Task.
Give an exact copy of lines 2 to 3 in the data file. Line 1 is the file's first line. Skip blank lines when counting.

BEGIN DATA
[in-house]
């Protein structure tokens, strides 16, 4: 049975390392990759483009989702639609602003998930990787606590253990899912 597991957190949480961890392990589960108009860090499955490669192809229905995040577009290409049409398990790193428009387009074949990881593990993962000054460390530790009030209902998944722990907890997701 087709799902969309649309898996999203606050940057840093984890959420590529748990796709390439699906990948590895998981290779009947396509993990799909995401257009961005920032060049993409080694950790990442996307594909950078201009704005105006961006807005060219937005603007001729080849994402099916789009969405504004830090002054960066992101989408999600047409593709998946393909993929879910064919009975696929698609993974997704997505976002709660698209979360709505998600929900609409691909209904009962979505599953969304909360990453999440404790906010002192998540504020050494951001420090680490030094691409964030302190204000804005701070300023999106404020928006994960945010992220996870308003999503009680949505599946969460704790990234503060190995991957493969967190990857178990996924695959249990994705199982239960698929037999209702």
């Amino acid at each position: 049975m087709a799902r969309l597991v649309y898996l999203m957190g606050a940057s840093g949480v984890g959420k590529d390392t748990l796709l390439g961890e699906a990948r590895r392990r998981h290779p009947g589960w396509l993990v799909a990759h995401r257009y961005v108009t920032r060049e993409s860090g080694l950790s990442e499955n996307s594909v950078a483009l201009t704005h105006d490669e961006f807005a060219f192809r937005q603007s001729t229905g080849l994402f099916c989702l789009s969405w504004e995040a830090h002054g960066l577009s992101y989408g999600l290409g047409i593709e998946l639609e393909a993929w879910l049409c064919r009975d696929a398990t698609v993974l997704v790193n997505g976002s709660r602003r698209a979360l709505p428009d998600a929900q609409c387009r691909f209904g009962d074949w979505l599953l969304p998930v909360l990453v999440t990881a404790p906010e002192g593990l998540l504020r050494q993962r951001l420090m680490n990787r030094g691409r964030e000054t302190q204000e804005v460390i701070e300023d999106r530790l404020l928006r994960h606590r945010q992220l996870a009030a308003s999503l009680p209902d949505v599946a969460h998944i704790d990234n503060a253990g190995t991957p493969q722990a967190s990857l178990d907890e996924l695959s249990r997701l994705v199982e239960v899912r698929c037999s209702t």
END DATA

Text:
């Protein structure tokens, strides 16, 4: 049975390392990759483009989702639609602003998930990787606590253990899912 597991957190949480961890392990589960108009860090499955490669192809229905995040577009290409049409398990790193428009387009074949990881593990993962000054460390530790009030209902998944722990907890997701 087709799902969309649309898996999203606050940057840093984890959420590529748990796709390439699906990948590895998981290779009947396509993990799909995401257009961005920032060049993409080694950790990442996307594909950078201009704005105006961006807005060219937005603007001729080849994402099916789009969405504004830090002054960066992101989408999600047409593709998946393909993929879910064919009975696929698609993974997704997505976002709660698209979360709505998600929900609409691909209904009962979505599953969304909360990453999440404790906010002192998540504020050494951001420090680490030094691409964030302190204000804005701070300023999106404020928006994960945010992220996870308003999503009680949505599946969460704790990234503060190995991957493969967190990857178990996924695959249990994705199982239960698929037999209702």
């Amino acid at each position: 049975m087709a799902r969309l597991v649309y898996l999203m957190g606050a940057s840093g949480v984890g959420k590529d390392t748990l796709l390439g961890e699906a990948r590895r392990r998981h290779p009947g589960w396509l993990v799909a990759h995401r257009y961005v108009t920032r060049e993409s860090g080694l950790s990442e499955n996307s594909v950078a483009l201009t704005h105006d490669e961006f807005a060219f192809r937005q603007s001729t229905g080849l994402f099916c989702l789009s969405w504004e995040a830090h002054g960066l577009s992101y989408g999600l290409g047409i593709e998946l639609e393909a993929w879910l049409c064919r009975d696929a398990t698609v993974l997704v790193n997505g976002s709660r602003r698209a979360l709505p428009d998600a929900q609409c387009r691909f209904g009962d074949w979505l599953l969304p998930v909360l990453v999440t990881a404790p906010e002192g593990l998540l504020r050494q993962r951001l420090m680490n990787r030094g691409r964030e000054t302190q204000e804005v460390i701070e300023d999106r530790l404020l928006r994960h606590r945010q992220l996870a009030a308003s999503l009680p209902d949505v599946a969460h998944i704790d990234n503060a253990g190995t991957p493969q722990a967190s990857l178990d907890e996924l695959s249990r997701l994705v199982e239960v899912r698929c037999s209702t």